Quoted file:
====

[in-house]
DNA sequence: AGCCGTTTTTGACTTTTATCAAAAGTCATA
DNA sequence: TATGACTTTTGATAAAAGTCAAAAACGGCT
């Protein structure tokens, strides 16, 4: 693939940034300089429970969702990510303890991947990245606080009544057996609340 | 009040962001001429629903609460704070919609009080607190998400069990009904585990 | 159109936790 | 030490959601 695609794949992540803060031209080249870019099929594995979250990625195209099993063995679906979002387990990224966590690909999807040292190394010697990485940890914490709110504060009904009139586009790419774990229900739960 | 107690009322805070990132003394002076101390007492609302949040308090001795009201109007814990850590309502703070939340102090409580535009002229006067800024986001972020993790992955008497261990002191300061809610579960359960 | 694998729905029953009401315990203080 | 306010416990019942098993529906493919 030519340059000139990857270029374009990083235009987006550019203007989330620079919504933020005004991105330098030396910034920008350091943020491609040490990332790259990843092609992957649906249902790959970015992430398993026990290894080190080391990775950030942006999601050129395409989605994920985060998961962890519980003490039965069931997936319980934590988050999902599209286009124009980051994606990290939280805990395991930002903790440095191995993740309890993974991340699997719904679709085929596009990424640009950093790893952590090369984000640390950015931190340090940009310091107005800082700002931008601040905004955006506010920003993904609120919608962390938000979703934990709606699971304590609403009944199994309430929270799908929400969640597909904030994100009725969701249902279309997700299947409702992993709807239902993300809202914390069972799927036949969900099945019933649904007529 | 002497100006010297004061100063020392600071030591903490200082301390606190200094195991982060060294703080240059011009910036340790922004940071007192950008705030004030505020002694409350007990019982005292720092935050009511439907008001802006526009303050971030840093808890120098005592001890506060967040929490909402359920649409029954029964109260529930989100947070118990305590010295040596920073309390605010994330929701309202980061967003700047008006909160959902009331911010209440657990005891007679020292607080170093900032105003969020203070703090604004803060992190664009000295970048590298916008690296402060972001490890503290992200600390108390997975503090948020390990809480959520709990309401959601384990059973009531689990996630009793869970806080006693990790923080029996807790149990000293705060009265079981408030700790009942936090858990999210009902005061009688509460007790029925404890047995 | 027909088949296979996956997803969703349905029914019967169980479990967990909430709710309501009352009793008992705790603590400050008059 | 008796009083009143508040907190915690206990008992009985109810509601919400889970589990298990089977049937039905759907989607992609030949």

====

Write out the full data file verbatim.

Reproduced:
[in-house]
DNA sequence: AGCCGTTTTTGACTTTTATCAAAAGTCATA
DNA sequence: TATGACTTTTGATAAAAGTCAAAAACGGCT
């Protein structure tokens, strides 16, 4: 693939940034300089429970969702990510303890991947990245606080009544057996609340 | 009040962001001429629903609460704070919609009080607190998400069990009904585990 | 159109936790 | 030490959601 695609794949992540803060031209080249870019099929594995979250990625195209099993063995679906979002387990990224966590690909999807040292190394010697990485940890914490709110504060009904009139586009790419774990229900739960 | 107690009322805070990132003394002076101390007492609302949040308090001795009201109007814990850590309502703070939340102090409580535009002229006067800024986001972020993790992955008497261990002191300061809610579960359960 | 694998729905029953009401315990203080 | 306010416990019942098993529906493919 030519340059000139990857270029374009990083235009987006550019203007989330620079919504933020005004991105330098030396910034920008350091943020491609040490990332790259990843092609992957649906249902790959970015992430398993026990290894080190080391990775950030942006999601050129395409989605994920985060998961962890519980003490039965069931997936319980934590988050999902599209286009124009980051994606990290939280805990395991930002903790440095191995993740309890993974991340699997719904679709085929596009990424640009950093790893952590090369984000640390950015931190340090940009310091107005800082700002931008601040905004955006506010920003993904609120919608962390938000979703934990709606699971304590609403009944199994309430929270799908929400969640597909904030994100009725969701249902279309997700299947409702992993709807239902993300809202914390069972799927036949969900099945019933649904007529 | 002497100006010297004061100063020392600071030591903490200082301390606190200094195991982060060294703080240059011009910036340790922004940071007192950008705030004030505020002694409350007990019982005292720092935050009511439907008001802006526009303050971030840093808890120098005592001890506060967040929490909402359920649409029954029964109260529930989100947070118990305590010295040596920073309390605010994330929701309202980061967003700047008006909160959902009331911010209440657990005891007679020292607080170093900032105003969020203070703090604004803060992190664009000295970048590298916008690296402060972001490890503290992200600390108390997975503090948020390990809480959520709990309401959601384990059973009531689990996630009793869970806080006693990790923080029996807790149990000293705060009265079981408030700790009942936090858990999210009902005061009688509460007790029925404890047995 | 027909088949296979996956997803969703349905029914019967169980479990967990909430709710309501009352009793008992705790603590400050008059 | 008796009083009143508040907190915690206990008992009985109810509601919400889970589990298990089977049937039905759907989607992609030949």